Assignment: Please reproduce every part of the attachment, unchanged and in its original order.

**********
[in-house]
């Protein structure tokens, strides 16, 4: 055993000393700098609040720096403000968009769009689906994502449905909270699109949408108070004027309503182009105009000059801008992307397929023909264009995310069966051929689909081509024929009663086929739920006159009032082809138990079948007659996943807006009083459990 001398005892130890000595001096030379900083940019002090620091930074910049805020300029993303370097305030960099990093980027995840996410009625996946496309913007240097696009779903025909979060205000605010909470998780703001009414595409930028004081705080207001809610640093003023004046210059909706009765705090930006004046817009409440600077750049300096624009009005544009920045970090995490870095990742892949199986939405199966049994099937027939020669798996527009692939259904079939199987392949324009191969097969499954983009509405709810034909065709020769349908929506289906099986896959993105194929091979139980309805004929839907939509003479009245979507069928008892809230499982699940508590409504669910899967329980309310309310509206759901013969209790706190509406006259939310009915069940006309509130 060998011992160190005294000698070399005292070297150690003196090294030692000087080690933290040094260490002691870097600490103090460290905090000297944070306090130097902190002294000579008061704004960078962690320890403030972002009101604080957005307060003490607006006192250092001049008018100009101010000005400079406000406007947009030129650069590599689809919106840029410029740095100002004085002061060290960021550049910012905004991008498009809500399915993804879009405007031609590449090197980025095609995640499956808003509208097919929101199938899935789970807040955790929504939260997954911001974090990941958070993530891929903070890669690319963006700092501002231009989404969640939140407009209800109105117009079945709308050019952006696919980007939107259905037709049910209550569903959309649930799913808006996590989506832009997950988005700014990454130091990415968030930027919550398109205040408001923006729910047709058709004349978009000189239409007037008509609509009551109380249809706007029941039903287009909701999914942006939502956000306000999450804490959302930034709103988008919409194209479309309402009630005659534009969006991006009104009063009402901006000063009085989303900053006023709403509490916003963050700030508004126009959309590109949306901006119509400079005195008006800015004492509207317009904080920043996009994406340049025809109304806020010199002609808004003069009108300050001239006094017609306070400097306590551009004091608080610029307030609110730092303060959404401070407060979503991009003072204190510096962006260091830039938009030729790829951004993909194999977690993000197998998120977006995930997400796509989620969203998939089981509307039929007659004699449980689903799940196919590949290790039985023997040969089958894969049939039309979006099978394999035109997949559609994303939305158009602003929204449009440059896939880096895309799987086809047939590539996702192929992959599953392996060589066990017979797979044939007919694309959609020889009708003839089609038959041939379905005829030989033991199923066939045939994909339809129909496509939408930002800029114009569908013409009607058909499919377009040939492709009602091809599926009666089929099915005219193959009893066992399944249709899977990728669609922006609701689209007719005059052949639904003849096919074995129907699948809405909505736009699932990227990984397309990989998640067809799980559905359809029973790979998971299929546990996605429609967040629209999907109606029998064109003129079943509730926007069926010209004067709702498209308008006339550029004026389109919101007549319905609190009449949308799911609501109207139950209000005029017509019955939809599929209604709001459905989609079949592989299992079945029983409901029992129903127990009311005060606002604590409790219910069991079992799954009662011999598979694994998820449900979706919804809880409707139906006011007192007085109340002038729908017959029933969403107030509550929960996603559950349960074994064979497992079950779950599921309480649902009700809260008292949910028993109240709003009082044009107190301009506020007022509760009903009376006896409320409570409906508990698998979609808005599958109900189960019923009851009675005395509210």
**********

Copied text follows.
[in-house]
């Protein structure tokens, strides 16, 4: 055993000393700098609040720096403000968009769009689906994502449905909270699109949408108070004027309503182009105009000059801008992307397929023909264009995310069966051929689909081509024929009663086929739920006159009032082809138990079948007659996943807006009083459990 001398005892130890000595001096030379900083940019002090620091930074910049805020300029993303370097305030960099990093980027995840996410009625996946496309913007240097696009779903025909979060205000605010909470998780703001009414595409930028004081705080207001809610640093003023004046210059909706009765705090930006004046817009409440600077750049300096624009009005544009920045970090995490870095990742892949199986939405199966049994099937027939020669798996527009692939259904079939199987392949324009191969097969499954983009509405709810034909065709020769349908929506289906099986896959993105194929091979139980309805004929839907939509003479009245979507069928008892809230499982699940508590409504669910899967329980309310309310509206759901013969209790706190509406006259939310009915069940006309509130 060998011992160190005294000698070399005292070297150690003196090294030692000087080690933290040094260490002691870097600490103090460290905090000297944070306090130097902190002294000579008061704004960078962690320890403030972002009101604080957005307060003490607006006192250092001049008018100009101010000005400079406000406007947009030129650069590599689809919106840029410029740095100002004085002061060290960021550049910012905004991008498009809500399915993804879009405007031609590449090197980025095609995640499956808003509208097919929101199938899935789970807040955790929504939260997954911001974090990941958070993530891929903070890669690319963006700092501002231009989404969640939140407009209800109105117009079945709308050019952006696919980007939107259905037709049910209550569903959309649930799913808006996590989506832009997950988005700014990454130091990415968030930027919550398109205040408001923006729910047709058709004349978009000189239409007037008509609509009551109380249809706007029941039903287009909701999914942006939502956000306000999450804490959302930034709103988008919409194209479309309402009630005659534009969006991006009104009063009402901006000063009085989303900053006023709403509490916003963050700030508004126009959309590109949306901006119509400079005195008006800015004492509207317009904080920043996009994406340049025809109304806020010199002609808004003069009108300050001239006094017609306070400097306590551009004091608080610029307030609110730092303060959404401070407060979503991009003072204190510096962006260091830039938009030729790829951004993909194999977690993000197998998120977006995930997400796509989620969203998939089981509307039929007659004699449980689903799940196919590949290790039985023997040969089958894969049939039309979006099978394999035109997949559609994303939305158009602003929204449009440059896939880096895309799987086809047939590539996702192929992959599953392996060589066990017979797979044939007919694309959609020889009708003839089609038959041939379905005829030989033991199923066939045939994909339809129909496509939408930002800029114009569908013409009607058909499919377009040939492709009602091809599926009666089929099915005219193959009893066992399944249709899977990728669609922006609701689209007719005059052949639904003849096919074995129907699948809405909505736009699932990227990984397309990989998640067809799980559905359809029973790979998971299929546990996605429609967040629209999907109606029998064109003129079943509730926007069926010209004067709702498209308008006339550029004026389109919101007549319905609190009449949308799911609501109207139950209000005029017509019955939809599929209604709001459905989609079949592989299992079945029983409901029992129903127990009311005060606002604590409790219910069991079992799954009662011999598979694994998820449900979706919804809880409707139906006011007192007085109340002038729908017959029933969403107030509550929960996603559950349960074994064979497992079950779950599921309480649902009700809260008292949910028993109240709003009082044009107190301009506020007022509760009903009376006896409320409570409906508990698998979609808005599958109900189960019923009851009675005395509210």